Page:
From the Financial Hotline
By: Financial Hotline
Spring 2018 (Vol. 36, No. 1)
Call, fax or e-mail for answers to all your financial questions.
Q: Where can I get more info on Social Security’s Ticket to Work program?
A: Social Security’s Ticket program supports career development for people ages 18 through 64 who receive Social Security disability benefits (SSI or SSDI) and want to work. The Ticket program is free and voluntary. It helps people with disabilities move toward financial independence and connects them with the services and support they need to succeed in the workforce.
You can call the Ticket to Work Help Line at 866-968-7842 or 866-833-2967 (TTY) Monday through Friday, 8 a.m. to 8 p.m. ET. Ask a representative to send you a list of service providers or find providers on your own with the Find Help tool online at https://choosework.ssa.gov/findhelp Federal officials gave states the green light Thursday to impose work requirements on Medicaid recipients as a condition of their receiving benefits.
Q: Are Medicaid recipients now required to have a job?
A: In January of this year, the Centers for Medicare and Medicaid Services (CMS) gave the option to states to apply for permission for this first-ever work requirement in the 52-year history of Medicaid.
Under the new policy, states could ask adults who are able to work to get a job, go to school, get job training or volunteer in the community. The emphasis is “able” to work. The elderly, disabled, pregnant women, children and those unable to work due to extenuating circumstances would be exempt.
The consensus is that working and getting involved in community activities may improve the health of Medicaid recipients. Further, there are already similar work requirements for other welfare programs and in the Supplemental Nutrition Assistance Program (SNAP) also known as food stamps.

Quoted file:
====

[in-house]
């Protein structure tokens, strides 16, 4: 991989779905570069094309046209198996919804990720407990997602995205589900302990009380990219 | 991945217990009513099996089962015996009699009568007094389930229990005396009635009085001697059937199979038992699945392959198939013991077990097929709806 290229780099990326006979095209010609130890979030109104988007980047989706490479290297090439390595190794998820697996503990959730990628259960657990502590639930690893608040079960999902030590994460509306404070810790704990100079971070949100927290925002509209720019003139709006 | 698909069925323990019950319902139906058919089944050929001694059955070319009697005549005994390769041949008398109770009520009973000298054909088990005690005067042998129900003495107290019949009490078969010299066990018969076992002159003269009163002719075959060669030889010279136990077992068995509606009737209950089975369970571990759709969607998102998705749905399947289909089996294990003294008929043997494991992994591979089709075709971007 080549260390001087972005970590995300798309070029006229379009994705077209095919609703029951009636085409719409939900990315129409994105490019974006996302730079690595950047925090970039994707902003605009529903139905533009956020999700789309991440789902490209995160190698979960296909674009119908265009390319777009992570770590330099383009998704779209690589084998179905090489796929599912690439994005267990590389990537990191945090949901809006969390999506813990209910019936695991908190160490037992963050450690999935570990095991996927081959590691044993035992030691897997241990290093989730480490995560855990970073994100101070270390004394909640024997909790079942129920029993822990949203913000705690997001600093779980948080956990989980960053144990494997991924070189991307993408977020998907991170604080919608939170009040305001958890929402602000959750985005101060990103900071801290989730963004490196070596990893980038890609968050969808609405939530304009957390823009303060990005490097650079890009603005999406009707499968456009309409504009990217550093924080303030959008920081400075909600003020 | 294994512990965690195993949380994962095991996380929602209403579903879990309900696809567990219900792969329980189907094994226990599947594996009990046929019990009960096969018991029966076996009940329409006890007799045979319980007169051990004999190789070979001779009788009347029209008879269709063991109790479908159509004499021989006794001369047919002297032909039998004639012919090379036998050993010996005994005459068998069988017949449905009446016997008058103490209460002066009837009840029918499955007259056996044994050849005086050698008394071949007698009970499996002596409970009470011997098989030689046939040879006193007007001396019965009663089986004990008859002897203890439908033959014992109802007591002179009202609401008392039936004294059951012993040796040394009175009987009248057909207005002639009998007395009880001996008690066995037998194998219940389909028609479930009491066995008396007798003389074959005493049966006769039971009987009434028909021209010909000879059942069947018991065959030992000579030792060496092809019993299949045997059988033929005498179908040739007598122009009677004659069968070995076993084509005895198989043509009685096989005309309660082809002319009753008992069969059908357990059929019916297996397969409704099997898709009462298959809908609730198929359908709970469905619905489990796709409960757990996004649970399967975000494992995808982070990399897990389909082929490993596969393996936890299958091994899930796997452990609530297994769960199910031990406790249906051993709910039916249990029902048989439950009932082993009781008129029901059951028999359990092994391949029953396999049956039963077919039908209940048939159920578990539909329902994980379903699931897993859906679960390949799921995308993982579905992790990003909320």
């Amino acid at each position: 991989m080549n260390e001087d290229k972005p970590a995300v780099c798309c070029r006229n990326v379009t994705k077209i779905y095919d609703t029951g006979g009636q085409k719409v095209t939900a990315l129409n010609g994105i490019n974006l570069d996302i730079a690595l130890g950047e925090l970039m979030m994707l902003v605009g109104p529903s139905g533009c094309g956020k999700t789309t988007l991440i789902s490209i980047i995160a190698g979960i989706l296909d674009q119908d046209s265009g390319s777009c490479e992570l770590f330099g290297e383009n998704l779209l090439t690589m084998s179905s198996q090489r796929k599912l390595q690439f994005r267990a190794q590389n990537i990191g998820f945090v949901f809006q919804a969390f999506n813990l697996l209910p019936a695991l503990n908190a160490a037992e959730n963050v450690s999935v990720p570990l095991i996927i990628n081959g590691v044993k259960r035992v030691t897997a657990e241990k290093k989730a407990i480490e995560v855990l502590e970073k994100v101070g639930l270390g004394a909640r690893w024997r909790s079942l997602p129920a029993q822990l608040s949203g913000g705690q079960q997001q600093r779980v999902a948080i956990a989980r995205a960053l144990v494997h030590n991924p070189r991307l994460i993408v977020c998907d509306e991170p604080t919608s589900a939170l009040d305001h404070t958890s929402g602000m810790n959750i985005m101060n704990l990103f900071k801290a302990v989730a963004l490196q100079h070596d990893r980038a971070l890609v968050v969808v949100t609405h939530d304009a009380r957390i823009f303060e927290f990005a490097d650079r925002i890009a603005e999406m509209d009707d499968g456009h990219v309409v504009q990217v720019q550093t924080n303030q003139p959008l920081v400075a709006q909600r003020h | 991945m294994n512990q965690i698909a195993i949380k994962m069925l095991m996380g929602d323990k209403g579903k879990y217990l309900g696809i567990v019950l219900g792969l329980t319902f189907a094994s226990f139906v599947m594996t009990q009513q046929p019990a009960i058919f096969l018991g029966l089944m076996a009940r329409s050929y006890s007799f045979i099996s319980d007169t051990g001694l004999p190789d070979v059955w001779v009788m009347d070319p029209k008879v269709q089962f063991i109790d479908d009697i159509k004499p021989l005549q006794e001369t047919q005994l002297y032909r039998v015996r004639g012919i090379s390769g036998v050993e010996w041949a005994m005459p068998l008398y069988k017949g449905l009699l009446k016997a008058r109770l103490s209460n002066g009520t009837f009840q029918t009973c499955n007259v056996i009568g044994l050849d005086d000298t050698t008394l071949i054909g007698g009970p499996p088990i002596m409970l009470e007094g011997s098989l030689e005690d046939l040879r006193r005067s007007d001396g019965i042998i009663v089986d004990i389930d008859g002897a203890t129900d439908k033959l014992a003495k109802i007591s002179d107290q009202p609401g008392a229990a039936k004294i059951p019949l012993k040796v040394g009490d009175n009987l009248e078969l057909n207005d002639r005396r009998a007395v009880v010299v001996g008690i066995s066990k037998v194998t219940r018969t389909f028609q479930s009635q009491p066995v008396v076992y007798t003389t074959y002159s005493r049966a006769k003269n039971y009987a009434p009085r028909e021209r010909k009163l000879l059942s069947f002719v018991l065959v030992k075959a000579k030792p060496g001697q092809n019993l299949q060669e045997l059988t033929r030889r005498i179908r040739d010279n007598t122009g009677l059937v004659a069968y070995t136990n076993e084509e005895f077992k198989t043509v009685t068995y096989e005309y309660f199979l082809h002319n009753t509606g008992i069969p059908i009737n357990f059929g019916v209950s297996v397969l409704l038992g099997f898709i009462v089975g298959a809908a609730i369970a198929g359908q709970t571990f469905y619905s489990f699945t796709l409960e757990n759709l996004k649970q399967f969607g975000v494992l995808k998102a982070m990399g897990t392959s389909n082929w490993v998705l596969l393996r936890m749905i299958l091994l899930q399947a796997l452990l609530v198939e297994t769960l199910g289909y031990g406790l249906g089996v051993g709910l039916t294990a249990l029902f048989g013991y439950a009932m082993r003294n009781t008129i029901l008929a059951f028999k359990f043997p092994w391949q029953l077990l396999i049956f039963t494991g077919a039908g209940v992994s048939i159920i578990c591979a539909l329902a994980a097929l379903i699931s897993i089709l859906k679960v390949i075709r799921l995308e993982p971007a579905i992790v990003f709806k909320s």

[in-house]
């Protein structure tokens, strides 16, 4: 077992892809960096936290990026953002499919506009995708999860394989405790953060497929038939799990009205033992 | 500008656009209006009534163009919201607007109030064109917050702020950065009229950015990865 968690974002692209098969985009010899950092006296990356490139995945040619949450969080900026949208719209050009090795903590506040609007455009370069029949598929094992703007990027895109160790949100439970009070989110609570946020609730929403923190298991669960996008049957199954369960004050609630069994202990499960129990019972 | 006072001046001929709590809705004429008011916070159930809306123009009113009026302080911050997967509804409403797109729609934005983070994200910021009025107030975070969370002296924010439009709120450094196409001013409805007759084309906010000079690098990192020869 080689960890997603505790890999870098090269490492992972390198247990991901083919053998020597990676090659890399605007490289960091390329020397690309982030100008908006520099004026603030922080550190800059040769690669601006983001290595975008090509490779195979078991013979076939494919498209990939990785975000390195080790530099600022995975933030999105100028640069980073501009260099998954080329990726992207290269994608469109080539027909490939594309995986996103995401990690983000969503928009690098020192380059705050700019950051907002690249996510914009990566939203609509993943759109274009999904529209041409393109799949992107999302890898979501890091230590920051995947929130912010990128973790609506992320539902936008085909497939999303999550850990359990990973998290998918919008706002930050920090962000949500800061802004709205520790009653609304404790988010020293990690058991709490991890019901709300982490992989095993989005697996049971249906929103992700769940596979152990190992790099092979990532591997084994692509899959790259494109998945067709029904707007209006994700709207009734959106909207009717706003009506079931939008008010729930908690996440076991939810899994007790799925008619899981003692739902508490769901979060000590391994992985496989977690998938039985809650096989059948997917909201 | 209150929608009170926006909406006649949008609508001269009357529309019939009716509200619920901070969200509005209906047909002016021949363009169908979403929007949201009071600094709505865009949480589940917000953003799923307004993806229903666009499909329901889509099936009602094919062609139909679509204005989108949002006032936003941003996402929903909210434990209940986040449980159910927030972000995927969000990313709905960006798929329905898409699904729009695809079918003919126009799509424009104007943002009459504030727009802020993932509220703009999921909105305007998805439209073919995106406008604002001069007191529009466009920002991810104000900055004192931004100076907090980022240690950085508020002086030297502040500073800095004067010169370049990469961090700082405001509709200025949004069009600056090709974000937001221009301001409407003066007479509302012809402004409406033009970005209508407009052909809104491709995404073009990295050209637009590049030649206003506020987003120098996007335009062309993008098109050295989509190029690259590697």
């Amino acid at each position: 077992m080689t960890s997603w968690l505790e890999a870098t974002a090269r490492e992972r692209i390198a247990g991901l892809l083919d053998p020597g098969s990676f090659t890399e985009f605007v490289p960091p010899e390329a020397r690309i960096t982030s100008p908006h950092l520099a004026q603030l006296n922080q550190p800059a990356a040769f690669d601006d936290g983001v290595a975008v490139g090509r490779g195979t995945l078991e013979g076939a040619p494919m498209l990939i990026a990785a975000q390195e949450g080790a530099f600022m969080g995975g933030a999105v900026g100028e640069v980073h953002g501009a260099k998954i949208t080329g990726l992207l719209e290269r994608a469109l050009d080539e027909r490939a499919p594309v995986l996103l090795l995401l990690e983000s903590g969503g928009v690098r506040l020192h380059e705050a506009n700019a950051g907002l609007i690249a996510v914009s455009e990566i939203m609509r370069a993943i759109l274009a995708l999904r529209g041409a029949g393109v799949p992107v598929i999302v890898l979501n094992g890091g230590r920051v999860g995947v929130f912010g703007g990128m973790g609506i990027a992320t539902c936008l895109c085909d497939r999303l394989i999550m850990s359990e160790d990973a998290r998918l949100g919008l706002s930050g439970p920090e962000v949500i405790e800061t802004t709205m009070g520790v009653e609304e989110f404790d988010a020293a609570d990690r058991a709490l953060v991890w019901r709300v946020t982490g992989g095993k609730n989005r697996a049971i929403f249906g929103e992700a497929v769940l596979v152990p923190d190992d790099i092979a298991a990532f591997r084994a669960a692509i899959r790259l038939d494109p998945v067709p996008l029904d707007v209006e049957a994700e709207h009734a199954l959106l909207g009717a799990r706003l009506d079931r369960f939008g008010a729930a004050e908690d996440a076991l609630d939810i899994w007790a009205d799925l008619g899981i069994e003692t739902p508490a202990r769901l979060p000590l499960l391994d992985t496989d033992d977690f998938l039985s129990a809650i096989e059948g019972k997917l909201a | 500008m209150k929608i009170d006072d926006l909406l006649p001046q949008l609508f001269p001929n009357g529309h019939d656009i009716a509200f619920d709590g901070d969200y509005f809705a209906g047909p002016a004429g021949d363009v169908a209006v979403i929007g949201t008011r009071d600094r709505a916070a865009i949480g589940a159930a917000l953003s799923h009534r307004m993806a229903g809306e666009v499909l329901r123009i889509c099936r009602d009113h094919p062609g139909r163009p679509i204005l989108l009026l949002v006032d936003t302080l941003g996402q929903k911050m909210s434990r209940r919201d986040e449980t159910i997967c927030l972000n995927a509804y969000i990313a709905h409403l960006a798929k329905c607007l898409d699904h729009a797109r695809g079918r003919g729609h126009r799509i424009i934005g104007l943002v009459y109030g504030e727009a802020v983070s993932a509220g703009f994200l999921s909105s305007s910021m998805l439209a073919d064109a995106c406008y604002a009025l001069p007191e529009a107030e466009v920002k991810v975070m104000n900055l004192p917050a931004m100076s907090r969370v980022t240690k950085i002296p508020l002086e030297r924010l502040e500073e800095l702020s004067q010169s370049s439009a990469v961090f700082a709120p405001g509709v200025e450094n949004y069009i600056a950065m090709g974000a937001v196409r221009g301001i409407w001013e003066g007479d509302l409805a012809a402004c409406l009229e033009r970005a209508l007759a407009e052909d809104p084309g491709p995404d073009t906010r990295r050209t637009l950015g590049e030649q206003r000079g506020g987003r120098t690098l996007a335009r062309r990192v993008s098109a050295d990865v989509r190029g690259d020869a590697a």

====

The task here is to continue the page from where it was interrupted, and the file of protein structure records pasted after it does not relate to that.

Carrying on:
To date, several states have applied to take advantage of this policy change and institute work requirements including Arizona, Arkansas, Indiana, Kansas, Kentucky, Maine, New Hampshire, North Carolina, Utah, and Wisconsin.
Q: My wife and I are going through a divorce. I have agreed to relinquish ownership of our residence by giving her a Quit Claim Deed. How do I remove my name from the mortgage?
A: Unfortunately, you can take your name off the deed but only the lender can take you off the mortgage. Therefore, you will need to contact the lender and ask them what they require to remove you from the obligation of repaying the loan. Probably, the lender will require the loan to be paid in full or, your wife may choose to refinance the loan on her if she meets the income and credit requirements. Another option is to sell the home to pay off the loan.
Q: I was in the hospital in 2017 and missed taking my Required Minimum Distribution (RMD). I did take the withdrawal in February, 2018. Is there any way to avoid the penalty?
A: The IRS penalty for failing to meet your RMD in a given year is 50% of the shortfall. You did the right thing taking the RMD as soon as you realized the mistake. The IRS will waive all or part of the penalty if the owner of the IRA or other affected retirement savings plan shows that the late or insufficient RMD resulted from an error or extenuating circumstances and you present a plan to remedy the error. You will need to complete lines 50 to 53 of Form 5329 as instructed and a letter of explanation. You may enter the amount of the 50 percent tax you want the IRS to waive, but you must pay any remaining tax that applies. Then attach the letter of explanation with your Form 5329 to your tax return (Form 1040) requesting a waiver, do not pay the excess accumulation penalty up front. Instead, follow the instructions for requesting a waiver in the Instructions for Form 5329. If the IRS does not honor your waiver request, you will be notified.